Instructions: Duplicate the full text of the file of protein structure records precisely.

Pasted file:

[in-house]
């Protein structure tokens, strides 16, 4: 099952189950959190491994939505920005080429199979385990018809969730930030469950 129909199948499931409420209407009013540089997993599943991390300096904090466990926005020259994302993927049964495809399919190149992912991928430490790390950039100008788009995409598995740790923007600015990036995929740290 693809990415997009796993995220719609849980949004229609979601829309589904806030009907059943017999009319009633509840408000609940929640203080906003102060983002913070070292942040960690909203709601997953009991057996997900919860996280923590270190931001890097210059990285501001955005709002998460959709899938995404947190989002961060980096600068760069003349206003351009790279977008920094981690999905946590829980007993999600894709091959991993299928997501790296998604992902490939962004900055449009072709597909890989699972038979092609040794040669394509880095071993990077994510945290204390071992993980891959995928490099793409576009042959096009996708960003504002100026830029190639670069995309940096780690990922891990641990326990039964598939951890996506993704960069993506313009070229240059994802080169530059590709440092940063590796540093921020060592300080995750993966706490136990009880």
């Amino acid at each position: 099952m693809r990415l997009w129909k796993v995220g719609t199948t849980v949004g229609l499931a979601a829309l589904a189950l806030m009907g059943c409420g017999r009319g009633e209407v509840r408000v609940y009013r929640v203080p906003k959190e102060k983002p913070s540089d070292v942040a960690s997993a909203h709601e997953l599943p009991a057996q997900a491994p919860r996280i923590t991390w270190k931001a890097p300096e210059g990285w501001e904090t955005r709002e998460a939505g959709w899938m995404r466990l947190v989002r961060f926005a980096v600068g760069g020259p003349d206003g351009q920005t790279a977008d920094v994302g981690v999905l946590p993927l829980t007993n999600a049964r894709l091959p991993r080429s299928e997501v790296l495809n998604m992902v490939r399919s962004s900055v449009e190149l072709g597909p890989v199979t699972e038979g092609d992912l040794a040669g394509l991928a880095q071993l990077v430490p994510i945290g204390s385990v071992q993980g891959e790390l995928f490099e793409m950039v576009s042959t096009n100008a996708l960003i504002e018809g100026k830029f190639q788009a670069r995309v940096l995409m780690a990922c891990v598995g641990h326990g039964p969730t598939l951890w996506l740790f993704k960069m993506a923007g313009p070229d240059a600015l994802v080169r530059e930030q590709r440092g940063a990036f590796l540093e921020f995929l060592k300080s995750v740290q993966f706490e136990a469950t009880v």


[in-house]
């Protein structure tokens, strides 16, 4: 099952189950959190491994939505920005080429199979385990018809969730930030469950 129909199948499931409420209407009013540089997993599943991390300096904090466990926005020259994302993927049964495809399919190149992912991928430490790390950039100008788009995409598995740790923007600015990036995929740290 693809990415997009796993995220719609849980949004229609979601829309589904806030009907059943017999009319009633509840408000609940929640203080906003102060983002913070070292942040960690909203709601997953009991057996997900919860996280923590270190931001890097210059990285501001955005709002998460959709899938995404947190989002961060980096600068760069003349206003351009790279977008920094981690999905946590829980007993999600894709091959991993299928997501790296998604992902490939962004900055449009072709597909890989699972038979092609040794040669394509880095071993990077994510945290204390071992993980891959995928490099793409576009042959096009996708960003504002100026830029190639670069995309940096780690990922891990641990326990039964598939951890996506993704960069993506313009070229240059994802080169530059590709440092940063590796540093921020060592300080995750993966706490136990009880």
């Amino acid at each position: 099952m693809r990415l997009w129909k796993v995220g719609t199948t849980v949004g229609l499931a979601a829309l589904a189950l806030m009907g059943c409420g017999r009319g009633e209407v509840r408000v609940y009013r929640v203080p906003k959190e102060k983002p913070s540089d070292v942040a960690s997993a909203h709601e997953l599943p009991a057996q997900a491994p919860r996280i923590t991390w270190k931001a890097p300096e210059g990285w501001e904090t955005r709002e998460a939505g959709w899938m995404r466990l947190v989002r961060f926005a980096v600068g760069g020259p003349d206003g351009q920005t790279a977008d920094v994302g981690v999905l946590p993927l829980t007993n999600a049964r894709l091959p991993r080429s299928e997501v790296l495809n998604m992902v490939r399919s962004s900055v449009e190149l072709g597909p890989v199979t699972e038979g092609d992912l040794a040669g394509l991928a880095q071993l990077v430490p994510i945290g204390s385990v071992q993980g891959e790390l995928f490099e793409m950039v576009s042959t096009n100008a996708l960003i504002e018809g100026k830029f190639q788009a670069r995309v940096l995409m780690a990922c891990v598995g641990h326990g039964p969730t598939l951890w996506l740790f993704k960069m993506a923007g313009p070229d240059a600015l994802v080169r530059e930030q590709r440092g940063a990036f590796l540093e921020f995929l060592k300080s995750v740290q993966f706490e136990a469950t009880v």